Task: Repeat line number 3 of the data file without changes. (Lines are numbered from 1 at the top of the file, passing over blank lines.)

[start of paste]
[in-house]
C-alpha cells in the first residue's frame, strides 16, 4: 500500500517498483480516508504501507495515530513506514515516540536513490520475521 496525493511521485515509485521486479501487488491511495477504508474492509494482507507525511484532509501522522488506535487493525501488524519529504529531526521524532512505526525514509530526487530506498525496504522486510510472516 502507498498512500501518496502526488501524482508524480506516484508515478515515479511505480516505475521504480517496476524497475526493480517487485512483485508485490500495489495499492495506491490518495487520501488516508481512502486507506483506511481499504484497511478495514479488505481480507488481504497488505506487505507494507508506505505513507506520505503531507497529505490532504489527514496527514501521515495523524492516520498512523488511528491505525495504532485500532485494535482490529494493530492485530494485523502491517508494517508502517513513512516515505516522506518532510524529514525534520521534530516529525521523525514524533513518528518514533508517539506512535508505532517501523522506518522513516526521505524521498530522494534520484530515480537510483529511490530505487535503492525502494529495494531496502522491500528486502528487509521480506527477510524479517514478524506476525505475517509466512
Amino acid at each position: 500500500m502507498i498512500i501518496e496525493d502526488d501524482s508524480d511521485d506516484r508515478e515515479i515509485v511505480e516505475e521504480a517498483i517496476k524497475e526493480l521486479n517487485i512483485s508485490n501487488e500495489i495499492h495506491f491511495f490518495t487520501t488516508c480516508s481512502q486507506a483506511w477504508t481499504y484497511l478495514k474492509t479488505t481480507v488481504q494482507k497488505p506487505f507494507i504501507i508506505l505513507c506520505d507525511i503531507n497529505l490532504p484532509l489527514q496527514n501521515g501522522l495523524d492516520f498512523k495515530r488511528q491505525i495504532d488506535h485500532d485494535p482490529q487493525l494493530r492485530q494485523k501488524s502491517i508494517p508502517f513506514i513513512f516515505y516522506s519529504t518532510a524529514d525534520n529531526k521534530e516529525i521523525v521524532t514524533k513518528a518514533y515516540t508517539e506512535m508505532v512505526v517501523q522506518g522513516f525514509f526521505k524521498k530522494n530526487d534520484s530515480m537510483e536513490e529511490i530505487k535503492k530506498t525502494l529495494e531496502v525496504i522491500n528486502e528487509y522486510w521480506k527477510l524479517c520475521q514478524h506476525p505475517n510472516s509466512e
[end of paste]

Amino acid at each position: 500500500m502507498i498512500i501518496e496525493d502526488d501524482s508524480d511521485d506516484r508515478e515515479i515509485v511505480e516505475e521504480a517498483i517496476k524497475e526493480l521486479n517487485i512483485s508485490n501487488e500495489i495499492h495506491f491511495f490518495t487520501t488516508c480516508s481512502q486507506a483506511w477504508t481499504y484497511l478495514k474492509t479488505t481480507v488481504q494482507k497488505p506487505f507494507i504501507i508506505l505513507c506520505d507525511i503531507n497529505l490532504p484532509l489527514q496527514n501521515g501522522l495523524d492516520f498512523k495515530r488511528q491505525i495504532d488506535h485500532d485494535p482490529q487493525l494493530r492485530q494485523k501488524s502491517i508494517p508502517f513506514i513513512f516515505y516522506s519529504t518532510a524529514d525534520n529531526k521534530e516529525i521523525v521524532t514524533k513518528a518514533y515516540t508517539e506512535m508505532v512505526v517501523q522506518g522513516f525514509f526521505k524521498k530522494n530526487d534520484s530515480m537510483e536513490e529511490i530505487k535503492k530506498t525502494l529495494e531496502v525496504i522491500n528486502e528487509y522486510w521480506k527477510l524479517c520475521q514478524h506476525p505475517n510472516s509466512e